“Much—even most—meaning in conversation does not reside in the words spoken at all, but is filled in by the person listening. … [How] individuals will tend to interpret someone else’s words … depends more on the hearer’s own focus, concerns, and habits than on the spirit in which the words were intended.” –Deborah Tannen
An Essay in Captions (Tentative title: “ADHD: in CAPTIONS”):
“Now that I’m getting some cooperation, I should be able to see if this is going to help.” (Eight months into weekly OT appointments.)
“I don’t know how you do it.”
“They said that? They actually used the words ‘oppositional’ and ‘defiant?’ That’s great! That qualifies for special services!”
“How do you do it?”
“That little one’s a full-time job!”
“Bad genes?” (This was a reigning favorite for at least a year.)
“Now that right there is ADHD!” (I wasn’t supposed to hear this.)
“He’s a little Chihuahua, isn’t he?”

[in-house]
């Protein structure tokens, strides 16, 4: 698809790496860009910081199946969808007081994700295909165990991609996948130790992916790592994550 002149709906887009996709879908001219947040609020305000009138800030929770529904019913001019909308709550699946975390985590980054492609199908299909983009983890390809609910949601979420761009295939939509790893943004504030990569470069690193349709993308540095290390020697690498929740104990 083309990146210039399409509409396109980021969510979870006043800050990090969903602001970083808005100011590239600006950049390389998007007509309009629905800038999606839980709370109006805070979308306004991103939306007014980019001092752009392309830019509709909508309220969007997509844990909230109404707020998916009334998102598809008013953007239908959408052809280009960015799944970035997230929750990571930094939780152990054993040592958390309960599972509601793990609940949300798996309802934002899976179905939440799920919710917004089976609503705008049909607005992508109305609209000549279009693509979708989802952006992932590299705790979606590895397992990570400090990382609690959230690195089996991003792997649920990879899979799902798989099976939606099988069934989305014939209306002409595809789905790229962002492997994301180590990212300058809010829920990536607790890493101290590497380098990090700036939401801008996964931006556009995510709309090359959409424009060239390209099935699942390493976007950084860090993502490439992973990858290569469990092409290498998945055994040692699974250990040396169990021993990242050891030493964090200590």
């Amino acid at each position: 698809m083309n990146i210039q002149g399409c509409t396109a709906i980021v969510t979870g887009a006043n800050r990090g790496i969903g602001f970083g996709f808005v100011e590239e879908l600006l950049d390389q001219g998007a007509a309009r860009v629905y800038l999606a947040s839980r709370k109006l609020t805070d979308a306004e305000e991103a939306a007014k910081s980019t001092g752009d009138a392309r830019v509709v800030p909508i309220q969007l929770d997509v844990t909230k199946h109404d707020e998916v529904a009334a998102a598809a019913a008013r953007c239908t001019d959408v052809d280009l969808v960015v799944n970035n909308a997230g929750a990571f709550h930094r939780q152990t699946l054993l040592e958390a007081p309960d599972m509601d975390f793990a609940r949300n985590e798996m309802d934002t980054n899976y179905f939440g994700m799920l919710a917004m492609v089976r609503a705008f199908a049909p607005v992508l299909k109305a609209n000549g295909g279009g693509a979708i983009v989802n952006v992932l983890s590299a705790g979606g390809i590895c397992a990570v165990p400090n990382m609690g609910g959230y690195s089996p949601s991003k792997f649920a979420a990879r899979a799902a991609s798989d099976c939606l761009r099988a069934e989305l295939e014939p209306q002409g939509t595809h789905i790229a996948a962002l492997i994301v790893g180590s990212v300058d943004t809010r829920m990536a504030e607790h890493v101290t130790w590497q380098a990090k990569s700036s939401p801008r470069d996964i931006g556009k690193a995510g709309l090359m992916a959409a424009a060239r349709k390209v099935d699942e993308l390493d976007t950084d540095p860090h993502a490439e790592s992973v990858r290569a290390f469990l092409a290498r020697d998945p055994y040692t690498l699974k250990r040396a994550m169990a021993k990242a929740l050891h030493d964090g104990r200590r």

“I saw a kid put his arm through a window during residency, and his parents just… had to… put up with it. So if it’s ADHD, then that’s what it’s like.”
“Don’t worry: kids on meds don’t have to be zombies anymore!”
“I’d vote for that kid for president!”
“God bless you!”
All of these words–my life in captions during the past three years–hit a nerve at one point. They must have because they’re still knocking around my brain after, in some cases, years. What I especially like about this collection of words is the way contextualization is largely superfluous. (In a few cases, I couldn’t resist adding two cents.) Some still strike me as downright funny (in what my friend Elizabeth would call a “hilarious” way, which is not quite funny ha-ha) and others made me cry. Most are harmless and innocuous in themselves, and many were offered by friends and family who love us and were genuinely trying to be supportive. On some microscopic but real level, every one radically affected relationships.
As linguist Deborah Tannen articulates, the intention behind words and the way they are received are two completely different things. Meaning–found even in the psychiatrist’s speechless silence this morning–takes on a free-wheeling life of its own.
And, lastly, my current ultimate Favorite of Favorites:
“The good news is Prozac has been approved down to age 4.”
I don’t think you need to share my focus, concerns, or habits to understand why it’s going to take a lot to top that.